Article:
regarding the proportion of minor components that apply to
consociations also apply to undifferentiated groups. The same
principles regarding proportion of inclusion apply to
undifferentiated groups as to consociations.

Minimum documentation consists of three complete soil profile
descriptions that are collected for each soil added to the legend,
one additional per 3,000 acres mapped; three 10 observation
transects for each map unit, one additional 10 point transect per
3,000 acres.

A defined standard or level of confidence in the interpretive
purity of the map unit delineations is attained by adjusting the
kind and intensity of field investigations. Field investigations
and data collection are carried out in sufficient detail to name
map units and to identify accurately and consistently areas of
about 10 acres.

Horizontal positional accuracy

The accuracy of these digital data is based upon their
compilation to base maps that meet National Map
Accuracy Standards at a scale of 1 inch equals 1,000
feet. The difference in positional accuracy between the
soil boundaries and special soil features locations in the
field and their digitized map locations is unknown. The
locational accuracy of soil delineations on the ground varies
with the transition between map units.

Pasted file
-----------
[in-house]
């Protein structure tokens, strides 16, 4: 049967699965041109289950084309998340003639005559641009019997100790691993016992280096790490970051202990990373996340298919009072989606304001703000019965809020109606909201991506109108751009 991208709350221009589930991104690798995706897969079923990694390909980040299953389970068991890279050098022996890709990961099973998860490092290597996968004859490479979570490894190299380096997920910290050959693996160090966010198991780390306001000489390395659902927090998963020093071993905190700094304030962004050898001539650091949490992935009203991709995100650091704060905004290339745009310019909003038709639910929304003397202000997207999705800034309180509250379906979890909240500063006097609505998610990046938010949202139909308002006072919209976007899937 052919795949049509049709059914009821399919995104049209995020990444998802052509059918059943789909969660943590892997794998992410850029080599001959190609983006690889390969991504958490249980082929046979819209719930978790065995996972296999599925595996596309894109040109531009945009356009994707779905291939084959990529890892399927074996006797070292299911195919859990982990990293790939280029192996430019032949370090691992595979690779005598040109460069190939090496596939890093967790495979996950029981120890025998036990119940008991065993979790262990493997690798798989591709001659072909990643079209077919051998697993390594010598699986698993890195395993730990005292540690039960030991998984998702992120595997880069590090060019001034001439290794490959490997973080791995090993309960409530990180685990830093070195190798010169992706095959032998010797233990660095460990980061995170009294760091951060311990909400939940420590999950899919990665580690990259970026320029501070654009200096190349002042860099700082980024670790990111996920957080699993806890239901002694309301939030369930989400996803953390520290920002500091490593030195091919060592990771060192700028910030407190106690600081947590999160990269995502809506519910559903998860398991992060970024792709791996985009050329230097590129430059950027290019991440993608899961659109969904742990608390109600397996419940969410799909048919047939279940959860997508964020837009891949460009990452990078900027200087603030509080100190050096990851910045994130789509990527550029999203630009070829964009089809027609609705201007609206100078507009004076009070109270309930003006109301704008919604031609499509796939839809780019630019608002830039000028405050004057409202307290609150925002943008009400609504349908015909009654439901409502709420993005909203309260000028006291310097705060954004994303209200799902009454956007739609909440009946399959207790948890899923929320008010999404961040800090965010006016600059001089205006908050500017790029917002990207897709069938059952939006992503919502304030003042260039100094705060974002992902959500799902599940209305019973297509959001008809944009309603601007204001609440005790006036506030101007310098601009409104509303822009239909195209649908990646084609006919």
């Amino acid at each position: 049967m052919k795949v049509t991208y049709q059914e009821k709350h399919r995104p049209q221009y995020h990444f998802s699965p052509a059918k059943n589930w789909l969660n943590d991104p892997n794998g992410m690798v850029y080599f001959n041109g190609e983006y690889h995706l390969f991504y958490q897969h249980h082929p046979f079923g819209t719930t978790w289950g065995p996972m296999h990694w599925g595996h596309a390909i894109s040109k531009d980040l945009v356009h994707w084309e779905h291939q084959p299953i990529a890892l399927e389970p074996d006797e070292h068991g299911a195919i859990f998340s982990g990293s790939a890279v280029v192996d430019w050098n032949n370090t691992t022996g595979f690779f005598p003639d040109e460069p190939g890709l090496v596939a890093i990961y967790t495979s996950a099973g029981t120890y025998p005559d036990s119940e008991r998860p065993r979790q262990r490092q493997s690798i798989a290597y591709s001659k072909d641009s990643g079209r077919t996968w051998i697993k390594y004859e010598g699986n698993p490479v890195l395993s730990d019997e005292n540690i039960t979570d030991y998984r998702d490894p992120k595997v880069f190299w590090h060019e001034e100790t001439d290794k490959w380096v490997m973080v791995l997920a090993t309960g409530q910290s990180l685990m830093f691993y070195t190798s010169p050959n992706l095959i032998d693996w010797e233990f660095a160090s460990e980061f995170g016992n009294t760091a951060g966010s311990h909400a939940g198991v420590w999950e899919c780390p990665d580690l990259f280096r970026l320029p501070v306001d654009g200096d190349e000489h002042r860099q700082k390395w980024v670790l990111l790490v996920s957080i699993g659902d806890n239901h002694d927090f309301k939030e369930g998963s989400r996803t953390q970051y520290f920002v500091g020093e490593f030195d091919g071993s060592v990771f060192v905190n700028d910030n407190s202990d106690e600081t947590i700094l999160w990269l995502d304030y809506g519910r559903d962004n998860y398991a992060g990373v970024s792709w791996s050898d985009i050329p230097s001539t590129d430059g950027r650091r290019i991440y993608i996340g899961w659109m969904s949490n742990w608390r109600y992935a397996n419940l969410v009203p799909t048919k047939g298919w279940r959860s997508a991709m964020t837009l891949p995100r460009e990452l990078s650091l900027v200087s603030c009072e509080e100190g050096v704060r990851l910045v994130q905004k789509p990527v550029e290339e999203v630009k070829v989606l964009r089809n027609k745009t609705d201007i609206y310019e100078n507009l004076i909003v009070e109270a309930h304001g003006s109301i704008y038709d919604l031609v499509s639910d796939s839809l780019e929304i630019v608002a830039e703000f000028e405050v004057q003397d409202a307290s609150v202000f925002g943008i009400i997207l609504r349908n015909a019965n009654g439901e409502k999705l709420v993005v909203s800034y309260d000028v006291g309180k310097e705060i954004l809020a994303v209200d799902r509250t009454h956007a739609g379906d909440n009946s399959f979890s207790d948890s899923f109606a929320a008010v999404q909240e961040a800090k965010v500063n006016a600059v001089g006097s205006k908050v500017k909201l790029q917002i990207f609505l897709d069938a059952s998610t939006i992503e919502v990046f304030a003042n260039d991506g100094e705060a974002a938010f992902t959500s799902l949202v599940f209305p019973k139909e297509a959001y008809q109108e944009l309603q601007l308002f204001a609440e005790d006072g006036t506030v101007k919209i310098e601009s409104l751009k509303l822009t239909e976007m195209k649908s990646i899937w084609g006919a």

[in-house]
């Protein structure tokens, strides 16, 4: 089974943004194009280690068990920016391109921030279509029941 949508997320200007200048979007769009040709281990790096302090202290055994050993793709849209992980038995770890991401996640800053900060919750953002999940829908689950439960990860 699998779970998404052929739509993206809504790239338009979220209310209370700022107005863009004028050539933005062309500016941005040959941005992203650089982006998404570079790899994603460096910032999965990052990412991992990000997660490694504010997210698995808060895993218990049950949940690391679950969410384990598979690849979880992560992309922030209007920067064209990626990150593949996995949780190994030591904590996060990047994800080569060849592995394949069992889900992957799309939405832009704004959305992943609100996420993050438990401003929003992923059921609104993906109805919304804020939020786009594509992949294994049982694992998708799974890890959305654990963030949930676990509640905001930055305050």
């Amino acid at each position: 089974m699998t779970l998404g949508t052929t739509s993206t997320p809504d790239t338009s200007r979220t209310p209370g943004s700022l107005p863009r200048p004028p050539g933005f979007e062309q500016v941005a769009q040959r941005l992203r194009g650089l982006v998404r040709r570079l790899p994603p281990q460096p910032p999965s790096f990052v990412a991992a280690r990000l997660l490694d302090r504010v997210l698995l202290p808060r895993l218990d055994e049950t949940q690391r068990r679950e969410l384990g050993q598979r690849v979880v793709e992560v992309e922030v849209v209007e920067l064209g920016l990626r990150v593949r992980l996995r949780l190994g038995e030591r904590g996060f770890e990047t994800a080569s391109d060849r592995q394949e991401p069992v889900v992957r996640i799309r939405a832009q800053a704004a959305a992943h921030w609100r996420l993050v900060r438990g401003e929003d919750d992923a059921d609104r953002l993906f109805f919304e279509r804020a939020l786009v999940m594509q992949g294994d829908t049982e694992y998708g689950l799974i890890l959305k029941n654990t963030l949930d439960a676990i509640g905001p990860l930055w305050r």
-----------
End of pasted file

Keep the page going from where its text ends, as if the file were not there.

For example, on long gently sloping landscapes the transition
occurs gradually over many feet. Where landscapes change
abruptly from steep to level, the transition will be very
narrow. Soil delineation boundaries and special soil features
generally were digitized within 0.01 inch of their locations on
the digitizing source. The digital map elements are edge matched
between data sets. The data along each quadrangle edge are
matched against the data for the adjacent quadrangle. Edge
locations generally do not deviate from centerline to centerline
by more than 0.01 inch.

Lineage / Sources

  • Soil Survey of District of Columbia
    paper, information for soil and map unit delineation, special soil feature location and data on soil properties
    NRCS1
    by U.S. Department of Agriculture, Natural Conservation Service , 1976
  • DLG-3 files
    digital, digital information containing area and special features
    DOI
    by U.S. Department of the Interior, unpublished material
  • National Aerial Photography Program (NAPP)
    stable-base material, base used for field mapping
    USGS1
    by U.S. Geological Survey, 2005
  • ARC GIS GEODATABASE files for the soil survey of District of Columbia
    CD-ROM, digital information containing area and special soil features for evaluation
    NRCS2
    by U.S. Department of Agriculture, Natural Resources Conservation Service , unpublished material
  • National Soil Information System (NASIS) database for District of Columbia
    online, map unit legend used for comparison to spatial map unit labels
    NRCS3
    by U.S. Department of Agriculture, Natural Resources Conservation Service , 2006
  • National Soil Information System (NASIS) data base
    database, attribute (tabular) information
    NASIS
    by U.S. Department of Agriculture, Natural Resources Conservation Service , 2006